The biggest-selling English-language newspaper in the world is not, as some believe, the Ipswich Chronicle. Nor even the Salem News. It’s the Times of India. Every single day, 3.14 million copies of the Times of India are consumed, edging out the Ipswich Chronicle by a substantial margin.
The Times of India’s owners, two brothers, make no pretense of being journalists, or even caring about journalism. Without apology, they run the paper as a money-making business, plain and simple. There’s little or no investigative journalism, nothing remotely like the Ipswich Chronicle’s crack reporting on Caldwell condo conversion complaints or its exposé of unclaimed checks at Town Hall. Instead, the Times of India is simply an enormous bulletin board — information about “what happened yesterday” — and a colossal overabundance of advertisements. Many of the “news articles” are actually paid for by people or organizations who want coverage in the Times of India. In fact, for $450,000, you can literally buy the entire front page of the paper, masthead and all — even rename the newspaper for that day if you want.
Prissy American journalists are horrified by this approach to the newspaper business — we primly insist on keeping our newsrooms separate and distinct from the “business side” — but the Times of India is thriving, unlike hundreds of U.S. papers, and its owners are millionaires many times over.
I say, Ipswich, let’s learn from success.
My recommendations, for purposes of getting discussion under way, are as follows:
- For $125, a Chronicle reporter will write a front-page article about how your Ipswich church is better than all the other Ipswich churches because it bans fewer of the really good sins.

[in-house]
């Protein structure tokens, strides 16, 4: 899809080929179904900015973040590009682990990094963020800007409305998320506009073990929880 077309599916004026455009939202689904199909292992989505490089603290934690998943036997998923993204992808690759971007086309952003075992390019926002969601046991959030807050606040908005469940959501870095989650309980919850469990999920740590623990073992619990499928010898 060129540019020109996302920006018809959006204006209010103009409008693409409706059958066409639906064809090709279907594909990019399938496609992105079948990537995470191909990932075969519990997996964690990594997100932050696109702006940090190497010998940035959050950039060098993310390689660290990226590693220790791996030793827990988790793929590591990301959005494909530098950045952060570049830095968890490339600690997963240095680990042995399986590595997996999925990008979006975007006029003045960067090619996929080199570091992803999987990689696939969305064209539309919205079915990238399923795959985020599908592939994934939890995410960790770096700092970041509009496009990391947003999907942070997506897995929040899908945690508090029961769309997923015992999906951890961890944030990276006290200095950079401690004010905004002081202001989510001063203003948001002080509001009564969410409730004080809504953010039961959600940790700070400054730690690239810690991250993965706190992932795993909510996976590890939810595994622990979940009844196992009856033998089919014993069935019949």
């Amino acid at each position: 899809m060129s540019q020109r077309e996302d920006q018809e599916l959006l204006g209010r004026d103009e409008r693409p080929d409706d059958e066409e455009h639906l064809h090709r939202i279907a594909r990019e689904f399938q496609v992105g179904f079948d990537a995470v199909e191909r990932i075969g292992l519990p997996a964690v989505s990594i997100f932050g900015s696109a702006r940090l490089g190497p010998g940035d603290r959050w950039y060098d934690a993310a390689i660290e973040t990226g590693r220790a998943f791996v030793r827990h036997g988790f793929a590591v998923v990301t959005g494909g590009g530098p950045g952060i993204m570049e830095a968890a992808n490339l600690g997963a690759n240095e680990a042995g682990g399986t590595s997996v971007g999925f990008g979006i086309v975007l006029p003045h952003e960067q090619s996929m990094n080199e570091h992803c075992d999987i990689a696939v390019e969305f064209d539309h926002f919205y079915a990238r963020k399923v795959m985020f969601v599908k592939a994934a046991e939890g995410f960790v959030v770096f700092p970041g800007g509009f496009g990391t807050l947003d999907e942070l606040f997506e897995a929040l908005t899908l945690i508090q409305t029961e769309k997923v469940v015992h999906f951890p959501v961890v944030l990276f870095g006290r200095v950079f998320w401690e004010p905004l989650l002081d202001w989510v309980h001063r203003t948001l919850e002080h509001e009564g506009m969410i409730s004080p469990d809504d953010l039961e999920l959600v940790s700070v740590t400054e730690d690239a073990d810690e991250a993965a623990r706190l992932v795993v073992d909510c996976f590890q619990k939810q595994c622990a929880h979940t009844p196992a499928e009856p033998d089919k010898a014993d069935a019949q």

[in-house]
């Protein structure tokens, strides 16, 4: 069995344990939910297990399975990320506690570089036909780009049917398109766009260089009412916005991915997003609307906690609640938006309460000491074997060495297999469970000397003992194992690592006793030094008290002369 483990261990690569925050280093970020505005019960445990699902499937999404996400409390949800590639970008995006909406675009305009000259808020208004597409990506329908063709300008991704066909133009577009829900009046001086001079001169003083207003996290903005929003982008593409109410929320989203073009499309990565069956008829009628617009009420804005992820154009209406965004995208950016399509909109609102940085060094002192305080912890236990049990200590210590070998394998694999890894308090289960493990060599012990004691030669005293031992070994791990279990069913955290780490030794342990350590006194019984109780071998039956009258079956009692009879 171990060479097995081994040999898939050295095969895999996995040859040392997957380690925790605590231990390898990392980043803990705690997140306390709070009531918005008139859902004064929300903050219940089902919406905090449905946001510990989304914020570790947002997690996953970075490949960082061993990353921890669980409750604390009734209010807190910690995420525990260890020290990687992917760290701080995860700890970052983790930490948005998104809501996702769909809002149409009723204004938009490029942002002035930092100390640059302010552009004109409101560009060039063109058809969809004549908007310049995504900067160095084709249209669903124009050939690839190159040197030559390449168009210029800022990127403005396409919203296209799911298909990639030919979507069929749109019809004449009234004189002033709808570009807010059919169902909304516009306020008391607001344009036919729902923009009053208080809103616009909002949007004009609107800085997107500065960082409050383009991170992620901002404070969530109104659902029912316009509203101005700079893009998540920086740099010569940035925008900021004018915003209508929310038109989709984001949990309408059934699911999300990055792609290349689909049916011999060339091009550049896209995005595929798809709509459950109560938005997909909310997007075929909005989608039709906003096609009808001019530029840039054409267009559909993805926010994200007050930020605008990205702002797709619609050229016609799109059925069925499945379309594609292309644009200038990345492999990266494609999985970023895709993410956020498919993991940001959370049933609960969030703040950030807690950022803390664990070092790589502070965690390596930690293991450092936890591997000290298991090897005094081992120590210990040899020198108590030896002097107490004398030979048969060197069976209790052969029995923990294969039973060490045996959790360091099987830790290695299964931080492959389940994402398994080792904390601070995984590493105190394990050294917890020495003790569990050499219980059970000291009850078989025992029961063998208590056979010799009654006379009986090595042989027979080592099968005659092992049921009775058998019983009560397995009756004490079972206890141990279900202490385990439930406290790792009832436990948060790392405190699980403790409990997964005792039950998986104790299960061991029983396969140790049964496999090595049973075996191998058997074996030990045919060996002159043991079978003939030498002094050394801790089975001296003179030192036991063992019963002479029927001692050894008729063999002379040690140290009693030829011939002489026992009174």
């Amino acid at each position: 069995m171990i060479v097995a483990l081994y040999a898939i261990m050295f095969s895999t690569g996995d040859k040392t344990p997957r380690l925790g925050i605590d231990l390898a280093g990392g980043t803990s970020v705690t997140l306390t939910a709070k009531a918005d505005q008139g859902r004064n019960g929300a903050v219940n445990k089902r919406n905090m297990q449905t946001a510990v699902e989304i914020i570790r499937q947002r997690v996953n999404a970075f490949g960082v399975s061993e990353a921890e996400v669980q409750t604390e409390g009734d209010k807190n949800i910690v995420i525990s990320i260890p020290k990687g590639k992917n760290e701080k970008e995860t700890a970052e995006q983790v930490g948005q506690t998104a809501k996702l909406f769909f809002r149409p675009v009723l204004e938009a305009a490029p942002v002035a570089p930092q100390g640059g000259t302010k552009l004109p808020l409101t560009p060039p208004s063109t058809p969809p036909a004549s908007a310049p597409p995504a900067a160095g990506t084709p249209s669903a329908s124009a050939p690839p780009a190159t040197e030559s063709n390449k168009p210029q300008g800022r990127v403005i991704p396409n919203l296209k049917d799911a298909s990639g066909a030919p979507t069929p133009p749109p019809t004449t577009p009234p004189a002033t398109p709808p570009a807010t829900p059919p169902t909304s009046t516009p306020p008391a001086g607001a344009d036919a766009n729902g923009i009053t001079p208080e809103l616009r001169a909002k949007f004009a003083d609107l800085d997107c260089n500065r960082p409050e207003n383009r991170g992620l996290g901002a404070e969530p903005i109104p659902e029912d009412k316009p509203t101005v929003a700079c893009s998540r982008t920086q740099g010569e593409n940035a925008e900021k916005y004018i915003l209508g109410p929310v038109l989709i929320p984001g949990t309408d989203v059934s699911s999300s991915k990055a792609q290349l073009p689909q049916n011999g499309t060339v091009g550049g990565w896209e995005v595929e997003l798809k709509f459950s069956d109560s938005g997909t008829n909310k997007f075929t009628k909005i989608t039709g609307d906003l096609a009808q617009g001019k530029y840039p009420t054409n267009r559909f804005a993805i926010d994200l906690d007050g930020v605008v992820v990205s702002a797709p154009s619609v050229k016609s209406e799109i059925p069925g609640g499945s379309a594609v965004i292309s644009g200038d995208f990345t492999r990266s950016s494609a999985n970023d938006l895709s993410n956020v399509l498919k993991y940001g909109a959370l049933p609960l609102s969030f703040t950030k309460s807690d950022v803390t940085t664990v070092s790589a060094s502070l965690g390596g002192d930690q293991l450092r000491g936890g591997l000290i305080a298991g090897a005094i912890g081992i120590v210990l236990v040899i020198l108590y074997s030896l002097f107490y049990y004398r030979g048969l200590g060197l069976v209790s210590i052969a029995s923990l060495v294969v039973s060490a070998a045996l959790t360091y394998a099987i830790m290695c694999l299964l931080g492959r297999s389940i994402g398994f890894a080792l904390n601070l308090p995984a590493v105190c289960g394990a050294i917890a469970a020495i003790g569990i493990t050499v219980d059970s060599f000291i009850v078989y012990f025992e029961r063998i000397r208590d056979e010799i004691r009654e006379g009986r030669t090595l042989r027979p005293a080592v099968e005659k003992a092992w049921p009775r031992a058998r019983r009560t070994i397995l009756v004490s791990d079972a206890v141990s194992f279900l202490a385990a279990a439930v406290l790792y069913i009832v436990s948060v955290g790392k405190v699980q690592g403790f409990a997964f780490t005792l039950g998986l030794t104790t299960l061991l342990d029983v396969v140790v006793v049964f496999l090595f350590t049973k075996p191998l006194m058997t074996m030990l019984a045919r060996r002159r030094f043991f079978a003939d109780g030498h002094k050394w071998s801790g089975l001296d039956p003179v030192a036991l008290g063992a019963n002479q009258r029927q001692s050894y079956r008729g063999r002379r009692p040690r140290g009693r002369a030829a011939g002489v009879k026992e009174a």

- A mini-auction will determine whether Clambox, Clambake, or Clam House gets the most glowing review. The bidding starts at $250. For an additional $100, we’ll trash the other two places. For $125 more, we’ll thrown in a fake botulism scare.
- $17.50 a week turns the “Ipswich Watchdogs” Facebook page into an actual page of the paper. Hottest topics, like sale of the old Rec. Department air hockey table, may require more than one page, and a surcharge. Or else some discreet censorship.
- The School Committee can pay 1% of the Feoffees funds to get a weekly comic strip about the Feoffees. It would have cute little New Feoffees and adorable little Old Feoffees, and they would always be getting into amusing little conflicts, and Laura Dietz would always come in at the end to resolve the problem wisely, but of course she never gets appreciated for it, yet she still retains her grace and good humor, and bravely comes back for more in next week’s strip.
- For a mere $20 a week, Al Boynton gets a photo feature — alternating weekly between tragic shots of the deterioration of Old Town Hall’s historical value and pictures of his dog.
- We’ll take $35 to run an article every week, year round, about the Ipswich football cheerleading squad getting ready for Nationals.
- It will take $45 to say something good about the Whittier motel expansion, or something bad about the Town’s wind turbines; $10 discount for both. For an additional $15 we’ll avoid mentioning the North Main streetscape improvement project altogether.
- For an extra $3 a week, you get a special edition of the paper that includes people’s names in the Police Log.
- And finally, I’ll personally be contributing $10 a week to run the name, address, phone, and Social Security number of every driver who does 40 on the 25-mph section of Linebrook Road.
Of course these are only idea-starters. I think you can see the financial possibilities. As the Times of India proves, a great newspaper isn’t all about great journalism. There’s something to be said for buying good will, too. And facilitating personal vendettas.
Let’s get started!